How The ANC Can Avoid Inevitable Decline

ANC

ANC

A simple plan for Zuma to exit drafted by Sihle Khumalo, who is nostalgic for the noble ANC of yesteryear

Here is a simple fact: whatever happens in the next three months will determine what happens in three years’ time when South Africa holds its next general elections.

Unless something drastic is done, the DA will win the general elections in 2019; or – at the very least – the DA and EFF will win more than 50% of the vote. That can only mean one thing: an acceleration of the beginning of the end for the ANC.

And within a decade all that will be left will be region-based renegade splinter groups that will mean absolutely nothing in the broader national discourse.

The ruling party can, of course, continue dithering and sticking to the same old rhetoric: “introspection”, “going back to the drawing board”, “consulting with our structures”, “democracy has won”, “we are an organisation that is able to reflect and rejuvenate”, blah blah blah; or it can take hard and tough decisions.

If I were a member of the ANC national executive committee, this would be my proposal:

• NEC to recall Jacob Zuma as president of the country. It has been done before and can be done again. Zuma’s leadership – the word is used reluctantly – has been crisis management on steroids. Two potential problems spring to mind about recalling Zuma: pending legal cases as well as two centres of power.

The first challenge will need more than just the ANC NEC. It will need political maturity from other parties, and agreeing to stop pursuing the spy tapes case.

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In that way, Nxamalala (Zuma’s clan name) can retire knowing full well he will not have his day in court – despite it being something that he has publicly stated he would relish.

I am convinced that the DA will be so happy to see Zuma leave office that they will even contribute to the R7.8-million he needs to pay for his compound in Nkandla. And the EFF will publicly take the credit for “putting Zuma in his place”.

The second problem, of course, is that Zuma is an elected president of the party. Therefore the NEC cannot touch him on that front. Well, it can.

I am just an ordinary South African who grew up loving and supporting the ANC for what it was fighting for: me, us and the country

• After consultation with the branches and regions, it can hold a special elective conference before Christmas or, at the very latest, before or during the Easter week in 2017. The obvious question is: who will be running the country once Zuma has been recalled and wouldn’t that person have an unfair advantage when it comes to the special elective conference? Not really.

• Reappoint Kgalema Motlanthe as the caretaker president. Remember that he was caretaker president for six months after Thabo Mbeki was recalled as president.

He can only be appointed on one condition: he will not stand as president of the party in the special elective conference. (Even if somebody else were appointed caretaker president, this condition must stand in order to avoid disadvantaging God’s other children).

And it is worth mentioning that whoever will be elected president of the party will not become president of the country until after the general elections in 2019.

Supporters of President Jacob Zuma at his rape trial in Johannesburg 10 years ago. Image: Muntu Vilakazi

That will have two advantages: first, South Africa will not, yet again, have three presidents in the space of six months or so. Second, whoever is president of the ANC will have enough time to deal with all internal squabbles as well as rejuvenate organisational reform and unity without the bigger burden of running the country.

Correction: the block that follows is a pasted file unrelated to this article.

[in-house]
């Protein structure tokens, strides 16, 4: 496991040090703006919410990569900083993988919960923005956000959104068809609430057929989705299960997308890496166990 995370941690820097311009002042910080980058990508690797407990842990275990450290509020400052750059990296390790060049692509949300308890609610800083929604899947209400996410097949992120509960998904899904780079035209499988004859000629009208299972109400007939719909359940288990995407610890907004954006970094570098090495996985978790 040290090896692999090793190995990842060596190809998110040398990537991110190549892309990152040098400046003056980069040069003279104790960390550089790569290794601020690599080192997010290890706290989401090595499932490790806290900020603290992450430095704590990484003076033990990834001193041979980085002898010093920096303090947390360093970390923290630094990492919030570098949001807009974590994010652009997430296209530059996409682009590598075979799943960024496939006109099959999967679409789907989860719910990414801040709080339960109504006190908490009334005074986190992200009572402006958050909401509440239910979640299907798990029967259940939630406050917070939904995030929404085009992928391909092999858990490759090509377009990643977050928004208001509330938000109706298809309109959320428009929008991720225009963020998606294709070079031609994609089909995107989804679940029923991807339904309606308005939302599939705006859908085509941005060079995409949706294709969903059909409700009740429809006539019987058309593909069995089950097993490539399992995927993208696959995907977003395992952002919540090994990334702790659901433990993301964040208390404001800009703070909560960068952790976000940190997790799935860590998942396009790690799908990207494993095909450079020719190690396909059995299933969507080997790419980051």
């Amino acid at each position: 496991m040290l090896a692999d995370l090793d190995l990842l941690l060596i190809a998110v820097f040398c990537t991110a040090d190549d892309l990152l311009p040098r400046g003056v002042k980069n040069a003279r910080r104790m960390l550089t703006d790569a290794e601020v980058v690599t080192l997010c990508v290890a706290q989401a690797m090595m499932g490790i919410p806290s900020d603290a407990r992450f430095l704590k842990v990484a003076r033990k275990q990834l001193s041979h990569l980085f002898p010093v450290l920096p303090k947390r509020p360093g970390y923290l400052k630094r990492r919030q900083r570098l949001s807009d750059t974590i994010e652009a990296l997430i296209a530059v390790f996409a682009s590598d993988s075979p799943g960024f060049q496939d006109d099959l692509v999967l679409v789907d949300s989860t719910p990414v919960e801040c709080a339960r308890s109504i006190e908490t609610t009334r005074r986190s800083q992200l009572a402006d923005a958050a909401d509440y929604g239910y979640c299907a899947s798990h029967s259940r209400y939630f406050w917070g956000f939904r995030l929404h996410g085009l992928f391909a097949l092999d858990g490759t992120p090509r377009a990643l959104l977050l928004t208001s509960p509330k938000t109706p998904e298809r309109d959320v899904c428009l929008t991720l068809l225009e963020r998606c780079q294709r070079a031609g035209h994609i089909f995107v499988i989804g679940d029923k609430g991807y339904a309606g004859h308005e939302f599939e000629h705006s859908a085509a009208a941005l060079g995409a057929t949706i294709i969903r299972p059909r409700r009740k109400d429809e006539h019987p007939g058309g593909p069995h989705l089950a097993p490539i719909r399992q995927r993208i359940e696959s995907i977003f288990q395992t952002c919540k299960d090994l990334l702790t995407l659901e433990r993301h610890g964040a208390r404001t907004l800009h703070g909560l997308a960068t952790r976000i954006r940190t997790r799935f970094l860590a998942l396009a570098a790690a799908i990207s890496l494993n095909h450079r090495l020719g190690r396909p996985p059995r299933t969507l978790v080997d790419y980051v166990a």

• Then there is the issue of the current deputy president, who also has presidential ambitions. Well, he must also be recalled to level the playing field. (Alternatively, he can become president instead of Motlanthe if he agrees that he will not run for the presidency of the party, and that will effectively mean he will be the president of the country for about 30 months.) So whether Cyril Ramaphosa or Motlanthe becomes president, another person will have to be appointed deputy president of the country.

• Get Phumzile Mlambo-Ngcuka back from the women’s desk at the UN. Again, she has been the deputy president before so she will be able to hit the ground running. Again, she must also accept this position on one condition: she will not stand for election at the next special elective conference (and for that matter, any person who is appointed as deputy president must not stand for any position in the NEC).

• Reshuffle the cabinet only after the special congress. In that way you will effectively manage the two centres of power. It will not be an ideal situation, but at least newly elected, high-ranking NEC members will have strategic positions in the post-Zuma cabinet. And then they can continue, with a little tweaking here and there, after the 2019 elections.

This is a simple plan that I would propose and passionately push for. But alas, I am not a member of the NEC. For that matter I am not even a card-carrying member of the ANC.

I am just an ordinary South African who grew up loving and supporting the ANC for what it was fighting for: me, us and the country.

I am just a regular guy who knows he would not be where he is today were it not for the sacrifices made, not only by the leaders of this glorious movement, but by other regular fellow South Africans. I am just a nobody who is shocked to see such a history of self-sacrifice being hijacked by the selfish, self-serving bunch that is in it for themselves and their stomachs.

 

Source: Sunday Times

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